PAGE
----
Marketing & Sponsorship

Nike, Adidas bet big on World Cup football shirts



When England and Spain meet in the World Cup final on Sunday, millions of football fans will be glued to their televisions. Many will gamble on the outcome. But for companies like Nike and Adidas, there’s a whole other bet playing out: whether they made enough merchandise to satisfy the euphoric demand from fans of the winning team.

The companies decided months ago how many replica and authentic jerseys to manufacture for each of the women’s teams. Those decisions were based on a combination of historical shopping patterns for each country, conversations with retail partners and a fair bit of conjecture. Getting the picture wrong can have real consequences — both in terms of lost sales and angered fans.

“There is no formula for it — I wish there was,” Bjorn Gulden, chief executive officer of Adidas, said of the process for forecasting demand. “If there was someone who knew that, that person would be hired immediately.”

For this year’s Women’s World Cup, the stakes are particularly high. This is the first time the tournament has featured 32 teams and the prize money is triple what it was in 2019. Adidas, Nike and Puma have invested more than ever into marketing and outfitting some of the players. Globally, interest appears to be at an all-time high.

Now, for the wrinkle that nobody could have predicted: many of the tournament favorites, including every country that’s ever won the Women’s World Cup before, has already been eliminated.

Too many, too few

There are two ways to misjudge demand. If you produce too much of a country’s jerseys, it could take months to work through all that excess inventory (perhaps leading to steep markdowns in price.) That’s what Puma had to do twice in recent years after Italy’s men’s football team failed to even qualify for the World Cup.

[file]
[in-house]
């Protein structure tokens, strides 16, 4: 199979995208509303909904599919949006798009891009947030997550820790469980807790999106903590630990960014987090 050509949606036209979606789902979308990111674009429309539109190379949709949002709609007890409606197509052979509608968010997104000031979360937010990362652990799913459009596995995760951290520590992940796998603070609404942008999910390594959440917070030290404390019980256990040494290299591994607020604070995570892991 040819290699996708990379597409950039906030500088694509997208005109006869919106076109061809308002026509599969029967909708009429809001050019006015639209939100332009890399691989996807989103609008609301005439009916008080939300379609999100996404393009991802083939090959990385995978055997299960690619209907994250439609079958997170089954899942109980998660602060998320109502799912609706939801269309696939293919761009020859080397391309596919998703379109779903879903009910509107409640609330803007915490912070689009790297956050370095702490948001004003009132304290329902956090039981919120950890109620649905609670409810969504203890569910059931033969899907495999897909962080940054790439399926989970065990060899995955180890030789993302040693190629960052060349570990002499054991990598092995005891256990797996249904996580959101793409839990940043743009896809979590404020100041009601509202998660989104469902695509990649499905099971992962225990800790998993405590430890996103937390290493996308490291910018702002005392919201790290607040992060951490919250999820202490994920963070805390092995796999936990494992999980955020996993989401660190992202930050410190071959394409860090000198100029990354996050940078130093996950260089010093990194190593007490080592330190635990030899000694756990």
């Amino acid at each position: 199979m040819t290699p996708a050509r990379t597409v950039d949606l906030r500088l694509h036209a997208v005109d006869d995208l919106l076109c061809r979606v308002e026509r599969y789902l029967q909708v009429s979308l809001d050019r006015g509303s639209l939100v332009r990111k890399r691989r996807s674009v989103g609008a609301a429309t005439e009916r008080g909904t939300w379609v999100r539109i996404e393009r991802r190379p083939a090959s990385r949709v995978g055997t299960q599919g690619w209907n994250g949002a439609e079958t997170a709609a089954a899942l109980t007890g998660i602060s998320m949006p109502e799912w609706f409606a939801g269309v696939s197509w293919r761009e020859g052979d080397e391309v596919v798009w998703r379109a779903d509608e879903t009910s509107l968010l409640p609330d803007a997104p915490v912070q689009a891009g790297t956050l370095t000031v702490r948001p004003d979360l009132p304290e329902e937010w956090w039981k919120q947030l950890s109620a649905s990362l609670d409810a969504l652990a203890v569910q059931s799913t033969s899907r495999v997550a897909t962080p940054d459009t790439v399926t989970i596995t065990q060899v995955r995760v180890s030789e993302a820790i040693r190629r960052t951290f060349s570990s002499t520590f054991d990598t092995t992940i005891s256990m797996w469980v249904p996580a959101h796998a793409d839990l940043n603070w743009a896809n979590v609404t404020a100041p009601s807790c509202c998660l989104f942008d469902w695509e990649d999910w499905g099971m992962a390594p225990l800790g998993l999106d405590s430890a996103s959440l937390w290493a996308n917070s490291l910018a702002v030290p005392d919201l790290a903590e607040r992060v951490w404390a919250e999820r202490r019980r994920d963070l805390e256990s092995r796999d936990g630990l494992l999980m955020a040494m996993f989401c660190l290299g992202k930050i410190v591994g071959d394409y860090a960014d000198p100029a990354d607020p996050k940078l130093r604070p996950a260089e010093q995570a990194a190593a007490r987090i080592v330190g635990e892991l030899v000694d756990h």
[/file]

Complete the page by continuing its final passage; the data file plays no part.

The other mistake — the real sin in the eyes of fans — is when you don’t produce enough of a particular jersey. Puma experienced that too, when it failed to order enough Manchester City jerseys in time for a swell in demand after the Abu Dhabi majority-owned club won England’s so-called “treble” — the Premier League title, the FA Cup and Europe’s Champions League — over a few weeks this spring.

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“Demand was significantly higher than what we have anticipated,” Puma CEO Arne Freundt acknowledged. “That was an opportunity for us to re-order and reproduce.”

It may have also cost Puma money. That’s because when a team wins a big title — or a high-profile player does something remarkable, like shocking the world by changing teams — it tends to create a massive spike in demand for jerseys that lasts for just a few days, according to Doug Mack, CEO of Fanatics Commerce.

If you can’t meet that demand right away, chances are you’ll lose potential business as disappointed fans give up and move on with their lives.

“That first 72 hours is a disproportionately interesting selling opportunity,” Mack said in an interview.

Seeing the future

There are ways to satisfy fans, nonetheless. Merchandise companies often flood the market with easily stockpiled items that only require a little final printing work or other touches — such as novelty championship hats, T-shirts and other collectibles. Uniforms, however, typically require more lead time to manufacture properly, which often forces brands to place new orders with factories that may not have much capacity at the time.